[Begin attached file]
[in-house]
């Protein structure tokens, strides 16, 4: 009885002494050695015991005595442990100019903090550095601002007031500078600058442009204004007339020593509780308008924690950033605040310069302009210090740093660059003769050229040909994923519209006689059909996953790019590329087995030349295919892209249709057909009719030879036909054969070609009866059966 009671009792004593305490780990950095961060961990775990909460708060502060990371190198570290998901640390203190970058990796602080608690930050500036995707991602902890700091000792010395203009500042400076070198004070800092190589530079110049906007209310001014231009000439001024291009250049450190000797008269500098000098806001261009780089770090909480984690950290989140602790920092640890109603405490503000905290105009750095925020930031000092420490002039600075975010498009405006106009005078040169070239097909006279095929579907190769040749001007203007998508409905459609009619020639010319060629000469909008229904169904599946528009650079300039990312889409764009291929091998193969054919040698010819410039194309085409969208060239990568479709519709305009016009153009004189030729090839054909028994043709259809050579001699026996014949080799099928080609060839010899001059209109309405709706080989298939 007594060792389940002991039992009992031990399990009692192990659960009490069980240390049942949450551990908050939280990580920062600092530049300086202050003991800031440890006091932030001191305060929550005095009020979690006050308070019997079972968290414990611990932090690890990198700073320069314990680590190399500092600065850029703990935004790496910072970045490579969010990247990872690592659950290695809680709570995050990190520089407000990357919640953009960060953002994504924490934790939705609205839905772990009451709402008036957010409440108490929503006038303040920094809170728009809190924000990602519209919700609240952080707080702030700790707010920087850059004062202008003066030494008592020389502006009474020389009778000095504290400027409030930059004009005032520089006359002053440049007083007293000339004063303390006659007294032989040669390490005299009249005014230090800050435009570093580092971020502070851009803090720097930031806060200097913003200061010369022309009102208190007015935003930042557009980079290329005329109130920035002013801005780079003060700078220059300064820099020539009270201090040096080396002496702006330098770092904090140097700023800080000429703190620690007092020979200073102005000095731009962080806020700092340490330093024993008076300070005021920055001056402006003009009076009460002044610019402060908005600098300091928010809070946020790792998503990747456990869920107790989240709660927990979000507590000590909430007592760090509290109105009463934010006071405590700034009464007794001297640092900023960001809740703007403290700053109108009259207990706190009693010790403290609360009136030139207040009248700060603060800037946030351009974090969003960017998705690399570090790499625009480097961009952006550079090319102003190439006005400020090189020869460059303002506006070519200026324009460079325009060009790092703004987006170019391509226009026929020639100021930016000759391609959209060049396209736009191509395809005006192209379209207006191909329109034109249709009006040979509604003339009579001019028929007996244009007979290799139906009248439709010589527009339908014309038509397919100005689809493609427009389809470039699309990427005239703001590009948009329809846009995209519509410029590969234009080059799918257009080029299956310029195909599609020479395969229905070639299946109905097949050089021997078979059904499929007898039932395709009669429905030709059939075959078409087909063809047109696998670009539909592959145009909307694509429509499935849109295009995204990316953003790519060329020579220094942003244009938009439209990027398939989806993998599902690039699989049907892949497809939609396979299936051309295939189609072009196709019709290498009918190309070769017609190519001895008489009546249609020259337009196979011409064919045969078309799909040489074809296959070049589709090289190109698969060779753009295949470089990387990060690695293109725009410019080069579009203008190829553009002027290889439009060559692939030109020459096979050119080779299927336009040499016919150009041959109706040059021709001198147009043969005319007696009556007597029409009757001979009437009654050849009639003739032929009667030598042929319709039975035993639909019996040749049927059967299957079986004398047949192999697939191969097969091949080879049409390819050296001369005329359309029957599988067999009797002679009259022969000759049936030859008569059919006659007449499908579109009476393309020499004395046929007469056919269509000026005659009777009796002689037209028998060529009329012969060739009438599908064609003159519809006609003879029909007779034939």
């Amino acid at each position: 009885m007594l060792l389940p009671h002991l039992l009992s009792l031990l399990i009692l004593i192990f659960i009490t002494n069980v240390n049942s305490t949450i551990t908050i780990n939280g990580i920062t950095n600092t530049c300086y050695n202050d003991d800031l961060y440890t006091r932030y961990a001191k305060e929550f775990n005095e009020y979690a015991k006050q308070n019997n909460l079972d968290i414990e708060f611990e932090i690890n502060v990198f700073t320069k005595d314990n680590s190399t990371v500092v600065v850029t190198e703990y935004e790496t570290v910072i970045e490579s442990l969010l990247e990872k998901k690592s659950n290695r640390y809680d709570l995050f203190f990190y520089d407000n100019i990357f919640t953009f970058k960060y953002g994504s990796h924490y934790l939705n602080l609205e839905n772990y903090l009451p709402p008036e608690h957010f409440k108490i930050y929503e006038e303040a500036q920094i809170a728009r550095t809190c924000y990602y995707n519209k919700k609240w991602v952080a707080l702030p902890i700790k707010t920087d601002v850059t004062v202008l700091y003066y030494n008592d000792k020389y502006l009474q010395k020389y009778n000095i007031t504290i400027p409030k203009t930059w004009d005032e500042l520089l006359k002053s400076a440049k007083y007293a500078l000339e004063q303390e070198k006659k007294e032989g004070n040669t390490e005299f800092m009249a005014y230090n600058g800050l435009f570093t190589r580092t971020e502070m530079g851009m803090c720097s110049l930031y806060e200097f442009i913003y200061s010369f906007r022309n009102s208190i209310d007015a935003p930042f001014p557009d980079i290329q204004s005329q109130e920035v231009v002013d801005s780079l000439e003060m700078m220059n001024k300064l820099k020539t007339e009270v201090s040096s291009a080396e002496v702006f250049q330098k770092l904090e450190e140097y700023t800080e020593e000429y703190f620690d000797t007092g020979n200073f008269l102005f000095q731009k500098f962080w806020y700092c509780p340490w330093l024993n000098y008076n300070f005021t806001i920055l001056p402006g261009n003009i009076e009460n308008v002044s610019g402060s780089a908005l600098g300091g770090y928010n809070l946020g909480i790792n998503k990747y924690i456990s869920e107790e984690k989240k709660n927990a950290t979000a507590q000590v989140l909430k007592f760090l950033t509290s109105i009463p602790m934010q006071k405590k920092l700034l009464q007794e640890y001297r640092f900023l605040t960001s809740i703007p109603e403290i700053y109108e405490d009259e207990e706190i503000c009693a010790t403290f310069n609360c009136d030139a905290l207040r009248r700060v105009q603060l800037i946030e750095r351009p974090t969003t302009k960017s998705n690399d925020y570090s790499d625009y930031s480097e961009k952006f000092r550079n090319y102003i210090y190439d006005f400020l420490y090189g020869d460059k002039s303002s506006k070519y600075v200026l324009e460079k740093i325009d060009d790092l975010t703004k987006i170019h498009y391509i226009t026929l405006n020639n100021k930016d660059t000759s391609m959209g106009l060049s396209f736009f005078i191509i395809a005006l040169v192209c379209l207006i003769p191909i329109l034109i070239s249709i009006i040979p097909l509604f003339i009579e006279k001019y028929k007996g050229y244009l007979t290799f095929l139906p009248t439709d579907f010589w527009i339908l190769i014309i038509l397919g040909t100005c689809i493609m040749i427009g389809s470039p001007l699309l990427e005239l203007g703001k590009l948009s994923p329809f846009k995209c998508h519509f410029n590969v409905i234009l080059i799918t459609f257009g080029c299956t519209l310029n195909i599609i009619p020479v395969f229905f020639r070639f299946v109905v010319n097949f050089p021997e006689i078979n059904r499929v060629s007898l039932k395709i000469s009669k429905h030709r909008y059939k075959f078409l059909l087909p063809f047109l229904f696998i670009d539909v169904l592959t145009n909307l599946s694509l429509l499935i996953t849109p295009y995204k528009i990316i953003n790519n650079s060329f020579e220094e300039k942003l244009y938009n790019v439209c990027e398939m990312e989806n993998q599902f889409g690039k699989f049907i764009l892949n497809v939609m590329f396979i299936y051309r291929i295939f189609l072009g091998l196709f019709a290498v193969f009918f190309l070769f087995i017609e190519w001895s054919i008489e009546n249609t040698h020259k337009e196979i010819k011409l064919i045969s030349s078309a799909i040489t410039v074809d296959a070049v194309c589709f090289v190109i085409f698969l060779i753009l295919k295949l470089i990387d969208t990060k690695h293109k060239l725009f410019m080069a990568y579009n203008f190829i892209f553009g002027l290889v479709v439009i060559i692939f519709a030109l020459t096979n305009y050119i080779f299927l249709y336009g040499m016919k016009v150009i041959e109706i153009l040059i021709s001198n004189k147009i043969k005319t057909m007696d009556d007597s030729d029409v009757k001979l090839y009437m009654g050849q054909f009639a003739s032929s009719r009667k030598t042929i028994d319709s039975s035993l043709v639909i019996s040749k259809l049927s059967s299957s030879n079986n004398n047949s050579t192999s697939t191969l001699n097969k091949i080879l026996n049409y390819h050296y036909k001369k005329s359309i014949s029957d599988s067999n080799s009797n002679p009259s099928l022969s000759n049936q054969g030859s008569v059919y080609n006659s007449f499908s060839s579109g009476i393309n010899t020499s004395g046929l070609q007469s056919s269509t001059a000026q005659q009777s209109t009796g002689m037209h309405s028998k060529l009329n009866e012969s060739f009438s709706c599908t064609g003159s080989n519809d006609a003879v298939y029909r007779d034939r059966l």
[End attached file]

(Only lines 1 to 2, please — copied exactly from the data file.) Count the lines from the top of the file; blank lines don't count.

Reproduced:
[in-house]
């Protein structure tokens, strides 16, 4: 009885002494050695015991005595442990100019903090550095601002007031500078600058442009204004007339020593509780308008924690950033605040310069302009210090740093660059003769050229040909994923519209006689059909996953790019590329087995030349295919892209249709057909009719030879036909054969070609009866059966 009671009792004593305490780990950095961060961990775990909460708060502060990371190198570290998901640390203190970058990796602080608690930050500036995707991602902890700091000792010395203009500042400076070198004070800092190589530079110049906007209310001014231009000439001024291009250049450190000797008269500098000098806001261009780089770090909480984690950290989140602790920092640890109603405490503000905290105009750095925020930031000092420490002039600075975010498009405006106009005078040169070239097909006279095929579907190769040749001007203007998508409905459609009619020639010319060629000469909008229904169904599946528009650079300039990312889409764009291929091998193969054919040698010819410039194309085409969208060239990568479709519709305009016009153009004189030729090839054909028994043709259809050579001699026996014949080799099928080609060839010899001059209109309405709706080989298939 007594060792389940002991039992009992031990399990009692192990659960009490069980240390049942949450551990908050939280990580920062600092530049300086202050003991800031440890006091932030001191305060929550005095009020979690006050308070019997079972968290414990611990932090690890990198700073320069314990680590190399500092600065850029703990935004790496910072970045490579969010990247990872690592659950290695809680709570995050990190520089407000990357919640953009960060953002994504924490934790939705609205839905772990009451709402008036957010409440108490929503006038303040920094809170728009809190924000990602519209919700609240952080707080702030700790707010920087850059004062202008003066030494008592020389502006009474020389009778000095504290400027409030930059004009005032520089006359002053440049007083007293000339004063303390006659007294032989040669390490005299009249005014230090800050435009570093580092971020502070851009803090720097930031806060200097913003200061010369022309009102208190007015935003930042557009980079290329005329109130920035002013801005780079003060700078220059300064820099020539009270201090040096080396002496702006330098770092904090140097700023800080000429703190620690007092020979200073102005000095731009962080806020700092340490330093024993008076300070005021920055001056402006003009009076009460002044610019402060908005600098300091928010809070946020790792998503990747456990869920107790989240709660927990979000507590000590909430007592760090509290109105009463934010006071405590700034009464007794001297640092900023960001809740703007403290700053109108009259207990706190009693010790403290609360009136030139207040009248700060603060800037946030351009974090969003960017998705690399570090790499625009480097961009952006550079090319102003190439006005400020090189020869460059303002506006070519200026324009460079325009060009790092703004987006170019391509226009026929020639100021930016000759391609959209060049396209736009191509395809005006192209379209207006191909329109034109249709009006040979509604003339009579001019028929007996244009007979290799139906009248439709010589527009339908014309038509397919100005689809493609427009389809470039699309990427005239703001590009948009329809846009995209519509410029590969234009080059799918257009080029299956310029195909599609020479395969229905070639299946109905097949050089021997078979059904499929007898039932395709009669429905030709059939075959078409087909063809047109696998670009539909592959145009909307694509429509499935849109295009995204990316953003790519060329020579220094942003244009938009439209990027398939989806993998599902690039699989049907892949497809939609396979299936051309295939189609072009196709019709290498009918190309070769017609190519001895008489009546249609020259337009196979011409064919045969078309799909040489074809296959070049589709090289190109698969060779753009295949470089990387990060690695293109725009410019080069579009203008190829553009002027290889439009060559692939030109020459096979050119080779299927336009040499016919150009041959109706040059021709001198147009043969005319007696009556007597029409009757001979009437009654050849009639003739032929009667030598042929319709039975035993639909019996040749049927059967299957079986004398047949192999697939191969097969091949080879049409390819050296001369005329359309029957599988067999009797002679009259022969000759049936030859008569059919006659007449499908579109009476393309020499004395046929007469056919269509000026005659009777009796002689037209028998060529009329012969060739009438599908064609003159519809006609003879029909007779034939």